Koyama Aiko. Maiko-san-chi no Makanai-san. Serialized manga. Episode 75, Volume 8. Shōgakukan, 2018.  Cover image is Volume 6, 2018. For its new online anime adaptation, NHK World translates the manga title as Kiyo in Kyoto: From the Maiko House.

Rios, Lisa. “ConneCKtions Research Study: What’s in her handbag?”  Cramer-Krasselt, 2021. Online at Accessed August 31, 2021.

Jan Bardsley, “What’s inside the maiko’s handbag?” October 15, 2021.

This blog is intended for educational purposes only. I make every effort to cite sources properly.

The Maiko’s Look: Lipstick or Lip Coloring?

The Gion maiko Chiyofuku looks intent here as she carefully brushes color on her lips.  Artist Hashiguchi Goyō (1880-1921) created Woman Holding a Lip Brush in 1920. His print makes me curious about this cosmetic moment.  In English, should we say that this maiko wears lip coloring or lipstick?  What’s the difference? How can prints from the 1920s and 1930s help us appreciate maiko makeup today?

The Difference between Lip Coloring and Lipstick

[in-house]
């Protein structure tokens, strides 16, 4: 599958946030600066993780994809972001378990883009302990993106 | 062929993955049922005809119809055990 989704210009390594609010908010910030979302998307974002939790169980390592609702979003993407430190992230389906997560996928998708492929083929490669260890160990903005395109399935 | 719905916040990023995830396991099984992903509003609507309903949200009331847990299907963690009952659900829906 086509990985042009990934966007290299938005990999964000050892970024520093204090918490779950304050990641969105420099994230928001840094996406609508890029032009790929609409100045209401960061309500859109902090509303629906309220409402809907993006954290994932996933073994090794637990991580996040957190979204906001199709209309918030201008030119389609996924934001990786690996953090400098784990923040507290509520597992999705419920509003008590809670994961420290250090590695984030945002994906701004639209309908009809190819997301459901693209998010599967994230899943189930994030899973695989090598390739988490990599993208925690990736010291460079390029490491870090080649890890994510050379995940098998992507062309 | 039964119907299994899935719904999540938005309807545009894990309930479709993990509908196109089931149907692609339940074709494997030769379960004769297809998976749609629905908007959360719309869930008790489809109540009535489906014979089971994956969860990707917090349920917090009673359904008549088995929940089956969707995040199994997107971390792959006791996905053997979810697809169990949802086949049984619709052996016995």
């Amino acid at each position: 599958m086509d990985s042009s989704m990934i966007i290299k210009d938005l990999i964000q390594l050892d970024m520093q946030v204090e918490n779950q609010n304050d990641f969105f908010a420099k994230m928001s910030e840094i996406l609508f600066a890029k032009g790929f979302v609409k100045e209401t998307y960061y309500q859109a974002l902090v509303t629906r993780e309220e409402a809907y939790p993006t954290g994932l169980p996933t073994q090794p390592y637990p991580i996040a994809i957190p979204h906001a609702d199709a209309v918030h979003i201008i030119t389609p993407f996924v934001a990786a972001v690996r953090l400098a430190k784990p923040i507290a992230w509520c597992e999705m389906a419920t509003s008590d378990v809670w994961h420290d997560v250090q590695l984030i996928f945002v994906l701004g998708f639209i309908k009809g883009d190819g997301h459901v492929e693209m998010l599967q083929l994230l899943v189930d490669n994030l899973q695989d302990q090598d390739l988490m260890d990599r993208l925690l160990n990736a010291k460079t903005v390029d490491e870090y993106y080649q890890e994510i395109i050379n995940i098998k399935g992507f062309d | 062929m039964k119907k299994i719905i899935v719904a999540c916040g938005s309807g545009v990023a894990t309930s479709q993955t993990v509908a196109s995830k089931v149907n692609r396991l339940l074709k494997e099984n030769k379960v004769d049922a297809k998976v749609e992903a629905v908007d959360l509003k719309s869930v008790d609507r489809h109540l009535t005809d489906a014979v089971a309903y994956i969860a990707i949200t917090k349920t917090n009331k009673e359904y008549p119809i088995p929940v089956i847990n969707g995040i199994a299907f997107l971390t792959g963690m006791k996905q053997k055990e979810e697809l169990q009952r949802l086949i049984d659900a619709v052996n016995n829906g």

I found Goyō’s print in the fascinating book, The Women of Shin Hanga, edited by Allen Hockley.  He defines shin hanga (new print) as a movement spanning the 1910s to the 1950s that “revitalized the traditional Japanese art of woodblock printing” (Introduction).  Many of the prints show women with bright red lips. They draw our attention to public and private cosmetic moments.

“Western scholars inaccurately substitute ‘lipstick’ for benifude.”

But, as Hockley observes, “Western scholars inaccurately substitute ‘lipstick’ for benifude. Lipstick is a term specific to the tubular applicator used in Western makeup. A benifude refers to the fude (brush) used to apply kuchi-beni, the term for beni (red/pink) lip coloring ” (138, note 1).  Aha!  Goyō’s model is wearing lip coloring.

Interesting!  I never thought about lipstick as defined by its applicator–only as a product that colored the lips. But these modern Japanese prints make clear that ‘lipstick’ was a distinctly new kind of tool. And they make us look more carefully at the benifude used by maiko. Remember when we saw star skater Asada Mao costumed as a maiko? Note the geisha brushes on her lip coloring.